laughs. And they manage to make the soap opera world be more
attractive and better. Zellweger isn't pretty, really, but she's
definitely got a blank face, with the big chipmunk cheeks and
squinty eyes. Trust me, as someone who deals with an alarming
number of people looking for discount pliers because they think
the government has put transmitters in their teeth, Zellweger
has the look of a confused delusional just right.
The other actors are uniformly excellent, especially Freeman
and Rock. This is the first Chris Rock movie I have seen where
the director didn't just stick him in to raise the movie's "bitchin'"
quotient. They think he can make their movie cool, even if they
don't know what to do with him. LaBute takes full advantage of
Rock's self-righteous indignation, presenting us with a kid who
is fucking pissed at the world and with good reason (I know how
it feels, Mr. Rock). Freeman's slow-burn works because there's
so much God-damn intelligence in his eyes. If I ran into that
guy, you can bet your ass I wouldn't lie to him like I regularly
do my parents and friends because he'd know it.
Greg Kinnear is okay. I don't think he's an actor, but he
was naturally gifted with the look of a smarmy asshole, and those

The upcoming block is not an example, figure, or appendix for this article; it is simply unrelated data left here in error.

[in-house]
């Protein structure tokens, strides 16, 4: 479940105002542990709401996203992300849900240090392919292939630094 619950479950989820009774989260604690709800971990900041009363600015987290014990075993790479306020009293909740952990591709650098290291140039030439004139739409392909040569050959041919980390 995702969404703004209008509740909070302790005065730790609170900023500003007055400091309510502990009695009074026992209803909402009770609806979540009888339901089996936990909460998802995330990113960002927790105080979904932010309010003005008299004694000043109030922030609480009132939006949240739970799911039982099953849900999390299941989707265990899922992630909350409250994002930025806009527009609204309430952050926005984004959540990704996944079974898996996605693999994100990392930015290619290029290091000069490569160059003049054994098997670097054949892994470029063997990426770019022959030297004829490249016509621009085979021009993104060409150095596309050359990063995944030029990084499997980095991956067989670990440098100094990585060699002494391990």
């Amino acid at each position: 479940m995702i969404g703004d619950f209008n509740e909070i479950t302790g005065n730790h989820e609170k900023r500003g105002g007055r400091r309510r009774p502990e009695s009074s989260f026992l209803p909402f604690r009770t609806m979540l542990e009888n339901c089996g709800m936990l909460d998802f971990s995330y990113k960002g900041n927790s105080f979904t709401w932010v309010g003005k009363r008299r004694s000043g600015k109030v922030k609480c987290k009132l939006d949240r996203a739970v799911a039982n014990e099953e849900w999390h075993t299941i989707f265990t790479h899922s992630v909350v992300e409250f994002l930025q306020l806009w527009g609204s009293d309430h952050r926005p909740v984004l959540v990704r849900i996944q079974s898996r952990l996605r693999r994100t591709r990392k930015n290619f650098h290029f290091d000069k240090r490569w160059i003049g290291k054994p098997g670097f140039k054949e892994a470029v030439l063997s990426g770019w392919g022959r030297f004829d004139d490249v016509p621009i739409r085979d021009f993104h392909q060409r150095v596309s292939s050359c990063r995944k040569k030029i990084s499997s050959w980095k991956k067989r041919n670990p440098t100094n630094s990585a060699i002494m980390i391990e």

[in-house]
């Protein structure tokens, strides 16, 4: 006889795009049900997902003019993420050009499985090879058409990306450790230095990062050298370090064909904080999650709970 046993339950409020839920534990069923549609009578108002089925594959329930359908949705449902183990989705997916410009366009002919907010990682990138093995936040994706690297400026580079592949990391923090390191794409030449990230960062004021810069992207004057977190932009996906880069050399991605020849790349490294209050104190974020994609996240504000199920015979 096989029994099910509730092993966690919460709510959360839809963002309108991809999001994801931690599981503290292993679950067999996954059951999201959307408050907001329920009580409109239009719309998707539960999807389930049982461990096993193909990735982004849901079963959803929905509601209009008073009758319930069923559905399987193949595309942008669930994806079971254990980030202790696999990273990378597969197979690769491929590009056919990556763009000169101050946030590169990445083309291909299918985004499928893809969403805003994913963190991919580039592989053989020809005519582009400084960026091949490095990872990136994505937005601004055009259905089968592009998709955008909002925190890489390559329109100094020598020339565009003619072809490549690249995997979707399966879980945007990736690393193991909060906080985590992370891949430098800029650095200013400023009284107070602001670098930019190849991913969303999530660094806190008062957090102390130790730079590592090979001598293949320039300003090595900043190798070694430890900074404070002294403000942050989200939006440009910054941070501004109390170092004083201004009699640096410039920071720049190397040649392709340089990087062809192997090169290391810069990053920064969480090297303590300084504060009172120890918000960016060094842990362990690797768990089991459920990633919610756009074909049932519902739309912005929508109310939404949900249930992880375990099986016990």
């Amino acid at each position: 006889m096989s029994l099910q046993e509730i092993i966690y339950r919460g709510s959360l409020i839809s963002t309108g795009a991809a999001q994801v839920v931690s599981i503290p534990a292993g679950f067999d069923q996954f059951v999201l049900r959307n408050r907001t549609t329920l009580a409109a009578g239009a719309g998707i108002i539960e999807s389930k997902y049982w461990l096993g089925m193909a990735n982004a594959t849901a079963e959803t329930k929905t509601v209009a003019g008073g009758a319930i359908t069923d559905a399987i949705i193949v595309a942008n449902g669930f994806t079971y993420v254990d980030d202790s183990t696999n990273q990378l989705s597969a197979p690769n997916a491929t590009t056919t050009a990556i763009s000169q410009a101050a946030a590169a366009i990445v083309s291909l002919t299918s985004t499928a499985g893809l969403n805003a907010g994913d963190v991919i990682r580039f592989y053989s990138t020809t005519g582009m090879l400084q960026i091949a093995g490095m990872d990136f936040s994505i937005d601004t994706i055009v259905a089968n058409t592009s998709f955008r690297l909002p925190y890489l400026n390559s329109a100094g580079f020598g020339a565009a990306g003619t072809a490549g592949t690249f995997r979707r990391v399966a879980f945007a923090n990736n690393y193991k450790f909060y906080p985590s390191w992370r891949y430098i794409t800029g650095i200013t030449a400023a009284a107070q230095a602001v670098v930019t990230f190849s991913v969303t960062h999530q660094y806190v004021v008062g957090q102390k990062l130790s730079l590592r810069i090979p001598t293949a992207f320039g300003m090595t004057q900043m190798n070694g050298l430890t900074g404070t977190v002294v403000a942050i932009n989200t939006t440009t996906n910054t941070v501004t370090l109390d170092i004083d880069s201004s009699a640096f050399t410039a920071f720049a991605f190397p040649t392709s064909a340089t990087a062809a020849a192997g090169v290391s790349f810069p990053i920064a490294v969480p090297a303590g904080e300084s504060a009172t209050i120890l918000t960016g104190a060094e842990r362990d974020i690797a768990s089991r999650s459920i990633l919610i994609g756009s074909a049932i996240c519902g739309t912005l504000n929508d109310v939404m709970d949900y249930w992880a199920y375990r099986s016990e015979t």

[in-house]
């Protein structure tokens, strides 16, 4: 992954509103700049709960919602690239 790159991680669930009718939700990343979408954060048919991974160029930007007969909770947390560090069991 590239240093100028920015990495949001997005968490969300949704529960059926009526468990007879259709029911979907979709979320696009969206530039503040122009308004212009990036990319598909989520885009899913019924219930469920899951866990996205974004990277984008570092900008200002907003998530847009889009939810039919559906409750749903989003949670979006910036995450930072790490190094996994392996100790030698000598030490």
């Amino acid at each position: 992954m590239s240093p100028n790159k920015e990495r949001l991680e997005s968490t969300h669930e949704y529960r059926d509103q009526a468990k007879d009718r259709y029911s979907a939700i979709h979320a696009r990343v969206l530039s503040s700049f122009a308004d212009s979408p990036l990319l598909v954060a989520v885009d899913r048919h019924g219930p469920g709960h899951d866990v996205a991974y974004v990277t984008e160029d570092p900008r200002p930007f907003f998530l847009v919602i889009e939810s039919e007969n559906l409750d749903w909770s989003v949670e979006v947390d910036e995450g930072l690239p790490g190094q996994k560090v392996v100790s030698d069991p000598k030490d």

looks serve him well here.
"Nurse Betty" does stumble out of the block. Eckhart's
character is such a lame white-trash cliché that his early
death is welcomed. I invite all Hollywood directors and writers
to a night at the Arvada Tavern so they will understand that
real white-trash isn't so easily stereotyped; we're capable of
much more kindness and cruelty than those rich fucks can imagine
while swilling martinis in the Polo Lounge. Same with the sweet,
fat, dumb small-town sheriff. Hollywood thinks all fat sheriff's
are confused saints, but my personal experience is that they're
total assholes. But the biggest fuck-up in casting was not giving
Crispin Glover anything to do. Glover is a fucking lunatic, and
the movie casts him as a regular guy, straitjacketed by a meager
But, "Nurse Betty," a four-finger movie,
has filled me with love for movies and hope for the future. I
know from experience that Hollywood is will quickly fall back
into its old habits of taking advantage of me, beating me senseless,
and ignoring my needs. I'm an optimist, though, and knowing that
those assholes are capable of a movie like this gives me reason
to go on and give them a too many more chances.